Does the writer have a particularly strong memory of you as a spouse, teacher, coach, choir member, etc.? Or a positive memory that demonstrates your willingness to take responsibility and/or your commitment to other people or causes? 

One more thing letters “should” do: they should not all be the same. An experienced attorney may provide you with a sample letter, or even better, a printed list of things to include in the letter. Stress to your letter-writers that the best letters are focused, come from the heart yet stick to the facts.

What NOT to include in letters of support

Finally, there are things that should never be included in letters of support because they will leave bad impressions and/or actually reduce your chances of having your license reinstated. The SOS stresses that the “pivotal issue” in seeking to restore a revoked license is, “whether the person can be considered a safe driver based upon documentary evidence and testimony.” 

If the offense that led to your license being revoked is alcohol-related or drug-related, you will have to prove that you are clean and sober, and have been for at least a year (the shortest time of revocation). You must also demonstrate that you are likely to remain clean and sober in the future.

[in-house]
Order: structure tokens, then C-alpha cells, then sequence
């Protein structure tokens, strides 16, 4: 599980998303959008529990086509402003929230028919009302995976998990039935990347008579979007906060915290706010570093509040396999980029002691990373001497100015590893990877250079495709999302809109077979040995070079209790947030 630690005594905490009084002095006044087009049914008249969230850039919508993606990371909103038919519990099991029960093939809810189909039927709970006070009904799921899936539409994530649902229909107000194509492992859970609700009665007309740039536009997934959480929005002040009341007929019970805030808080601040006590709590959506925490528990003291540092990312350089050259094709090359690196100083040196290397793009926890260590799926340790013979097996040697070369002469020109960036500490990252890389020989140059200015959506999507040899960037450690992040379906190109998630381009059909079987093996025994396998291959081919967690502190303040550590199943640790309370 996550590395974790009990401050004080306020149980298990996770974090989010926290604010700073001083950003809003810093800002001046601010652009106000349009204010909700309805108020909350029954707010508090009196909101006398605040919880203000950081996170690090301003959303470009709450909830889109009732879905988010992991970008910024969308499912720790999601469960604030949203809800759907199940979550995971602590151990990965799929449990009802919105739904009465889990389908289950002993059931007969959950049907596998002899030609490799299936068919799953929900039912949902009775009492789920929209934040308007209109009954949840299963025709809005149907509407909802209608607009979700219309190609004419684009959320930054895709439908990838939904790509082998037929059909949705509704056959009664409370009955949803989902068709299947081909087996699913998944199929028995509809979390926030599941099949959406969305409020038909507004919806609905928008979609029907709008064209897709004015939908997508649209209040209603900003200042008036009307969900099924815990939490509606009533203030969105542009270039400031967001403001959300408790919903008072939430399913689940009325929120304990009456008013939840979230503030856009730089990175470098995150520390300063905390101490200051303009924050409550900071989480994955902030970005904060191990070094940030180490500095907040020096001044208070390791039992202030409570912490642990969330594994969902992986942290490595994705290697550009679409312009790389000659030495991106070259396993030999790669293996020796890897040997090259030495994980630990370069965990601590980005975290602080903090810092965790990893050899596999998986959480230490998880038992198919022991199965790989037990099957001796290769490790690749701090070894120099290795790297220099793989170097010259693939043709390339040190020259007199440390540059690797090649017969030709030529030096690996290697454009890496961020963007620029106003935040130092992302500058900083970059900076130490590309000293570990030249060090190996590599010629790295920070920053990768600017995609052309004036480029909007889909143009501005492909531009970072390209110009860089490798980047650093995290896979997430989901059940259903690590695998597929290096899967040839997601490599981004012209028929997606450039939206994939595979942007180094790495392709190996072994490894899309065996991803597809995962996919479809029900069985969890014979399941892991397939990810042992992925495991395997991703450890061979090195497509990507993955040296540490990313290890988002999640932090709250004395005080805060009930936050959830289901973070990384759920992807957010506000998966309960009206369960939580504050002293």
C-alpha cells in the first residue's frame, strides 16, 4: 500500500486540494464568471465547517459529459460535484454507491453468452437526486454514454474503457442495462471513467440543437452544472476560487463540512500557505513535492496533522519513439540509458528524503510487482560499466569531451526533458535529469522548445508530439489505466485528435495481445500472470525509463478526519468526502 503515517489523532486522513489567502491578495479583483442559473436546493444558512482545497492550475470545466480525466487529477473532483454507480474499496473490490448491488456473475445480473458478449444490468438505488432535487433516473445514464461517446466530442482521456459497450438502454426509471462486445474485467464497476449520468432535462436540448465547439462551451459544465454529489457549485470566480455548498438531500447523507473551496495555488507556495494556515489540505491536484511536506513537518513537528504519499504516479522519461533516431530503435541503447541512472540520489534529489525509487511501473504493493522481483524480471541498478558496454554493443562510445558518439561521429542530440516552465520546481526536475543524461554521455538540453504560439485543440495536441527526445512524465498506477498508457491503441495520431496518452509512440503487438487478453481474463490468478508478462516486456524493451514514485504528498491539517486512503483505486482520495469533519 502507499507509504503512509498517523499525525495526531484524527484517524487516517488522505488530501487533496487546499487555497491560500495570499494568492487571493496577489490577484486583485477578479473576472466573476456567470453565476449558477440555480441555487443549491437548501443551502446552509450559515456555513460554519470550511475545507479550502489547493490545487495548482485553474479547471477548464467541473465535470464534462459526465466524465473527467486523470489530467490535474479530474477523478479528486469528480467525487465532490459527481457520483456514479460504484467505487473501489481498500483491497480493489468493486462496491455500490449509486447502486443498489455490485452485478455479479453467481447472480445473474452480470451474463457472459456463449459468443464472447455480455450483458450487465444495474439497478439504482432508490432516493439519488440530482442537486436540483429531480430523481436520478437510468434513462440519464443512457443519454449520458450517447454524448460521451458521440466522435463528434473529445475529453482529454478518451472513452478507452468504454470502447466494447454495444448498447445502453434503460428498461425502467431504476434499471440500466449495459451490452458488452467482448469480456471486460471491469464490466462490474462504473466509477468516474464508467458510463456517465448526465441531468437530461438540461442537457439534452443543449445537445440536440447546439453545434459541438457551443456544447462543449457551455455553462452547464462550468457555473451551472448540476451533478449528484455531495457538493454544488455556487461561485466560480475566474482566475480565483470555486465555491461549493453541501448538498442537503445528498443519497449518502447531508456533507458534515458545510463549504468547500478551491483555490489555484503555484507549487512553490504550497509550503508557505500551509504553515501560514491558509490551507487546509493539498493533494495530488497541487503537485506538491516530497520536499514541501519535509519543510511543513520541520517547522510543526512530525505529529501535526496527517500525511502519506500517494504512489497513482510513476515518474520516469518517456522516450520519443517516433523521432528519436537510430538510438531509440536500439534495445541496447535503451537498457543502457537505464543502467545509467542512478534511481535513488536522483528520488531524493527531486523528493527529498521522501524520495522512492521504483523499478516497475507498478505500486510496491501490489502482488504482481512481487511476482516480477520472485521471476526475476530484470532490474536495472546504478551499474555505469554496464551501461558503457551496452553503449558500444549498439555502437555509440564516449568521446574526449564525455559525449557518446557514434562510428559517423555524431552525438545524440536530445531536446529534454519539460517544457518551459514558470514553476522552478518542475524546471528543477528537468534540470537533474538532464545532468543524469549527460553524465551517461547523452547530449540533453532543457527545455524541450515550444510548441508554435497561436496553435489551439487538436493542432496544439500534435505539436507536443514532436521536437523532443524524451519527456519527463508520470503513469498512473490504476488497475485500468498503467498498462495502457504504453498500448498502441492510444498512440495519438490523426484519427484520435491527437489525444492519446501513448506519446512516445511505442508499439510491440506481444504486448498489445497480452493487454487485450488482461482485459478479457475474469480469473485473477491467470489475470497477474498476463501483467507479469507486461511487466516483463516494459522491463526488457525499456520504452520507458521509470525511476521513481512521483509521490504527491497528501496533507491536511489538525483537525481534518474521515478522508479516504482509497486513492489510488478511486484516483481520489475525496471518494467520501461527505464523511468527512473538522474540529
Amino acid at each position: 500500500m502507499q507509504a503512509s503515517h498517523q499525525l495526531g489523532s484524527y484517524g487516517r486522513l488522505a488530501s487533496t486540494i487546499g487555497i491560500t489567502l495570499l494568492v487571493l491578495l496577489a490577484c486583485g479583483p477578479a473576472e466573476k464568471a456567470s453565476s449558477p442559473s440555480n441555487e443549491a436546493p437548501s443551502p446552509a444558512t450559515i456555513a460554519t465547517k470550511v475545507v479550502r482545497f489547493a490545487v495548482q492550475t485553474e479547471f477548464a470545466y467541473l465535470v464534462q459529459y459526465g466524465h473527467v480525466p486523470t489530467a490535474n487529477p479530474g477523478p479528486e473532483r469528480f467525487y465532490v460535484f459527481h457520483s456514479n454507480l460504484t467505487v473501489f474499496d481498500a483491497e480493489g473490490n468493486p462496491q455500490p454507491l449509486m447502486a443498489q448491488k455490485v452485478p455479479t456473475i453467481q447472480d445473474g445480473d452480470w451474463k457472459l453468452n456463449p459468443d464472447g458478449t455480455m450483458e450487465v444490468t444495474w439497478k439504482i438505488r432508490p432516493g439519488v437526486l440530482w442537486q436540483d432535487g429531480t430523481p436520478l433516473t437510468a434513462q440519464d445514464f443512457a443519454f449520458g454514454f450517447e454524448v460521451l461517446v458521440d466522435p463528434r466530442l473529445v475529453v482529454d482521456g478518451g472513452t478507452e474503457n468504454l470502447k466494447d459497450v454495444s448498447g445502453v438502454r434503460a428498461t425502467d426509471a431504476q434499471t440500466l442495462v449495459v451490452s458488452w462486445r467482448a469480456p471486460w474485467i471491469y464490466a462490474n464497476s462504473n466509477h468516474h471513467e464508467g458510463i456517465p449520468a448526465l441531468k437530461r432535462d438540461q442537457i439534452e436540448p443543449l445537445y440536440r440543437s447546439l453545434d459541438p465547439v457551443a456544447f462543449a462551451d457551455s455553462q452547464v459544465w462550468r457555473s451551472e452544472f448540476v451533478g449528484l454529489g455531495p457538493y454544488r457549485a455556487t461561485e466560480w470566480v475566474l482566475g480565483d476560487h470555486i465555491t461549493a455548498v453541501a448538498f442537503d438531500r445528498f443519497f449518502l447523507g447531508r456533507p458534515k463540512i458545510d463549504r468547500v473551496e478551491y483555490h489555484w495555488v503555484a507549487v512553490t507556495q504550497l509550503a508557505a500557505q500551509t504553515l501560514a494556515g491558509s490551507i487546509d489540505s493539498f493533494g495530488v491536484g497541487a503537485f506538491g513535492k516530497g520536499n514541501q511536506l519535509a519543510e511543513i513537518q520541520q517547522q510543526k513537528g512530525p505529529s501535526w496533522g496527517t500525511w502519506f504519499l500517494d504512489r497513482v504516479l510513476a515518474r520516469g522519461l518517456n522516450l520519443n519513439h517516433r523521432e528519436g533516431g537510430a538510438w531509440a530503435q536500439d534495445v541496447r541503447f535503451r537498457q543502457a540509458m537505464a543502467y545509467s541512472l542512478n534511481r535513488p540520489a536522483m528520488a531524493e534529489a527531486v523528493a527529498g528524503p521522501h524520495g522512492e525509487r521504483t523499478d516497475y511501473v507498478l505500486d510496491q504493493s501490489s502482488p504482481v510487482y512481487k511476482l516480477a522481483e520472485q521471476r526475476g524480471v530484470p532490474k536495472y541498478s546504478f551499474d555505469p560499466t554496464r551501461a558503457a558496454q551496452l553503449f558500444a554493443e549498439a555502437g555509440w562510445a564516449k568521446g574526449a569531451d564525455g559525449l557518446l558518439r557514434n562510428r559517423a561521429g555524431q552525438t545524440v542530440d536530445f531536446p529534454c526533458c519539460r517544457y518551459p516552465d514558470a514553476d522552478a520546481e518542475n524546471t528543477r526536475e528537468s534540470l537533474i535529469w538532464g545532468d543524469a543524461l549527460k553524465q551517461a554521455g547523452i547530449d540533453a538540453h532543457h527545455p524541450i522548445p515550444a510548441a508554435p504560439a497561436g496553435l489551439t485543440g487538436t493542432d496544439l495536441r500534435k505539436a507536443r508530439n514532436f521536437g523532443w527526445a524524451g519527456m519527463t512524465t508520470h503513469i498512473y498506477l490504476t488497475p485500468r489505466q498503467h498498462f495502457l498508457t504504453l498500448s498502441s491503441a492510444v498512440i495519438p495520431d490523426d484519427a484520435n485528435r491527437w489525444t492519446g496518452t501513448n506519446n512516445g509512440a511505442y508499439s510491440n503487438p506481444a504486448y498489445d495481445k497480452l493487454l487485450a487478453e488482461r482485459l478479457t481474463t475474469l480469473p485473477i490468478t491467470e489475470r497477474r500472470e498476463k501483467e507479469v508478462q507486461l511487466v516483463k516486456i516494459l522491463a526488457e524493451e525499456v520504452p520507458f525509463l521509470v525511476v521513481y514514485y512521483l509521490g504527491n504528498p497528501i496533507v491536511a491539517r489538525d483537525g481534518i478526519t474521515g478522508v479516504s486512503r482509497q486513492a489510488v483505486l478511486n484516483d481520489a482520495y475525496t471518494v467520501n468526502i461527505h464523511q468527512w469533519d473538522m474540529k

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As discussed elsewhere, participation in a 12-step program is one of the strongest indicators that you are and will remain clean and sober. One of the most important components of all 12-step programs is that you accept responsibility for what you have done as a result of drinking alcohol and/or taking drugs. 

Criticism of the legal, judicial or corrections (probation and prisons) processes is a telltale indicator that you have not accepted responsibility for your conduct. The same is true of those willing to write letters supporting you. A key indicator of future sobriety is if the person has a support network of local people committed to helping you. If any of those people is critical in their letters, the administrative or circuit judge may conclude that they are enablers and will not actively support a sober and clean lifestyle.

No letter-writer should try to be funny, sarcastic or superior. The judges in your case are all people, just like your writers are. They want to see genuine assessments and support for you in any revoked driver’s license letter of support.

Finally, no letter of support should go on unnecessarily. Powerful letters can meet the above requirements in a page to a page and a half. The longer the letter, the less likely it is that an administrative law or circuit judge will read all of it, if any of it. That’s just a fact.